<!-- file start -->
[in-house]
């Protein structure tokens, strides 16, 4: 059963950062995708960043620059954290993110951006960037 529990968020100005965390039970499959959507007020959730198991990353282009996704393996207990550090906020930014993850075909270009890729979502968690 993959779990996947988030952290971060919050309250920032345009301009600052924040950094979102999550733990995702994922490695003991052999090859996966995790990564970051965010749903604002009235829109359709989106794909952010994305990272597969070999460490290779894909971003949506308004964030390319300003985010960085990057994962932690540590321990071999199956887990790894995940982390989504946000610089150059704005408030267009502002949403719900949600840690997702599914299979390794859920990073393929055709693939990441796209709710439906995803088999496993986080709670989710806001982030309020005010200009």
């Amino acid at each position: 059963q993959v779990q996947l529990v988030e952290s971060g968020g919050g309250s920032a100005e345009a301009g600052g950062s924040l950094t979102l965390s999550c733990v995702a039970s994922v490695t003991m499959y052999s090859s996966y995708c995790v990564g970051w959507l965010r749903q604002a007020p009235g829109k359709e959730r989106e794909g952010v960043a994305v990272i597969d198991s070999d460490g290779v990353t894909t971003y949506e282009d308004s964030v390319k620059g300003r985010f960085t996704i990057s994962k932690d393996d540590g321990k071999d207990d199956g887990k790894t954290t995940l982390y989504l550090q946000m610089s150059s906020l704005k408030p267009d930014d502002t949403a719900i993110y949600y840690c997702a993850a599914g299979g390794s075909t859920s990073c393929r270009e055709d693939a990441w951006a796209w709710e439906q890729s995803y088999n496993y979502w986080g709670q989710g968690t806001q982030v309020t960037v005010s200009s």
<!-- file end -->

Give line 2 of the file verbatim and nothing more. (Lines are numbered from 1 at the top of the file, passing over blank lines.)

């Protein structure tokens, strides 16, 4: 059963950062995708960043620059954290993110951006960037 529990968020100005965390039970499959959507007020959730198991990353282009996704393996207990550090906020930014993850075909270009890729979502968690 993959779990996947988030952290971060919050309250920032345009301009600052924040950094979102999550733990995702994922490695003991052999090859996966995790990564970051965010749903604002009235829109359709989106794909952010994305990272597969070999460490290779894909971003949506308004964030390319300003985010960085990057994962932690540590321990071999199956887990790894995940982390989504946000610089150059704005408030267009502002949403719900949600840690997702599914299979390794859920990073393929055709693939990441796209709710439906995803088999496993986080709670989710806001982030309020005010200009």